Jenny Scott, British Council’s County Director for Wales shares her thoughts about the current situation for modern foreign languages in Wales, and the trends five years of Language Trends Wales reports has brought to light.
When we produced the first Language Trends Wales  in 2015, modern foreign languages (MFL) had been in decline in Wales – and across the UK - for more than a decade. There was also an absence of a clear policy approach to reversing this decline and a sense of inevitability about the progressive marginalisation of MFL within Welsh schools. Long-term there has been a persistent negative shift in perceptions of the value of language skills. Despite compelling evidence of the importance of languages for trade, business and research, other subjects are perceived as more useful.
Global Futures has had a positive impact in some schools, but it’s not enough to reverse the decline and factors such as timetabling options, insufficient curriculum time, the low value placed on language skills and a lack of accountability for increasing take-up continue to constrain progress.
This year’s survey also highlights the complexity of supporting effectively MFL in Wales. While Welsh-medium primary schools are embracing international languages at a faster pace than their English-medium counterparts, teachers are reporting that efforts to promote Welsh in secondary schools have sometimes come at the expense of MFL, failing to tap into the potential to develop Wales as a truly multilingual nation.
However, we are seeing some glimmers of hope. Over the past 5 years, one persistent complaint from teachers has been that MFL exams are more difficult in comparison with other subjects. In November 2019, Qualification Wales announced that they had asked WJEC to review the MFL GCSE specifications. This mirrored a similar review by Ofqual, which found that there was a sufficiently strong case to adjust grading standards in GCSE French and German in England.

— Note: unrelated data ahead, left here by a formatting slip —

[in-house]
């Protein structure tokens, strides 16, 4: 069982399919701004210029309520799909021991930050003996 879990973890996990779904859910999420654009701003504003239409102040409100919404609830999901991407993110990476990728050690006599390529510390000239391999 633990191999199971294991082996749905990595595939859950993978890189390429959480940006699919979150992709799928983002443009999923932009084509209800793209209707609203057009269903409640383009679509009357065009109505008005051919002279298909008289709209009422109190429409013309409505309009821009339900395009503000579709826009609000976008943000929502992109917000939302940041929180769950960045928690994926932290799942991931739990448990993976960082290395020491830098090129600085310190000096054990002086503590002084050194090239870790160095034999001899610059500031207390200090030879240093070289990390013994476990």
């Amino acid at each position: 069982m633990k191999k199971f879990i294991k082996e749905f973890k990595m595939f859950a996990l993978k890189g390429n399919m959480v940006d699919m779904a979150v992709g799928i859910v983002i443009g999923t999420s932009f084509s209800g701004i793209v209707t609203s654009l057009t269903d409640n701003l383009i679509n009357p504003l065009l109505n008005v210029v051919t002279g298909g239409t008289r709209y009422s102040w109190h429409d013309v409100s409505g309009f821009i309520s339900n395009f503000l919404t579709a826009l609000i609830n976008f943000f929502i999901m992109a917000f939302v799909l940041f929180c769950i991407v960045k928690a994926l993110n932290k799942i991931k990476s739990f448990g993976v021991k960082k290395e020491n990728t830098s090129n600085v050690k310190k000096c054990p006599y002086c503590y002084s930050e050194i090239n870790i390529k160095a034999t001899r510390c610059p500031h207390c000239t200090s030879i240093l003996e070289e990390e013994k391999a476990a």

Also, despite concerns about resources and training there is evidence that more primary schools are embracing international languages  in innovative ways and it was especially positive to note that the Minister for Education has recently reiterated the importance of including MFL in primary school curriculum.
Equally, the conclusion of this year’s report is that the severity of the decline in secondary schools, combined with the need to develop a new subject at primary level, require incentives and support beyond the current scale and scope of Global Futures. We are pleased to note the intention to refresh Global Futures and hope that this will include consultation with schools and organisations that are working so hard to improve the situation for international languages in Wales.
The British Council has a long-standing commitment to promoting language learning as a means of facilitating intercultural exchange around the world, reflected in our promotion of, and advocacy for, the teaching and learning of international languages in the UK. We know that an ability to communicate in an additional language makes young people more interculturally skilled and more likely to study abroad or volunteer overseas – opening up significant life and career opportunities.
In order to engage with the world effectively, Wales needs young people with the intercultural and linguistic skills to do business with and positively influence the rest of the world. This need is all the more pressing in the context of Brexit, which creates a new imperative for Wales to reach out globally. The continued decline of MFL in our schools will harm Wales’ ability to do that successfully in the long term.
To end, a thank you to the teachers and schools who have done the survey over the past five years, and have helped us to understand the issues on the ground. It is through these responses that we’re able to provide accurate analysis and help make meaningful change with policy makers.
Language Trends survey 2014/15 produced by British Council Wales and CfBT Education Trust
[2 ] See also British Council Wales: Developing multilingualism in primary schools in Wales: an impact study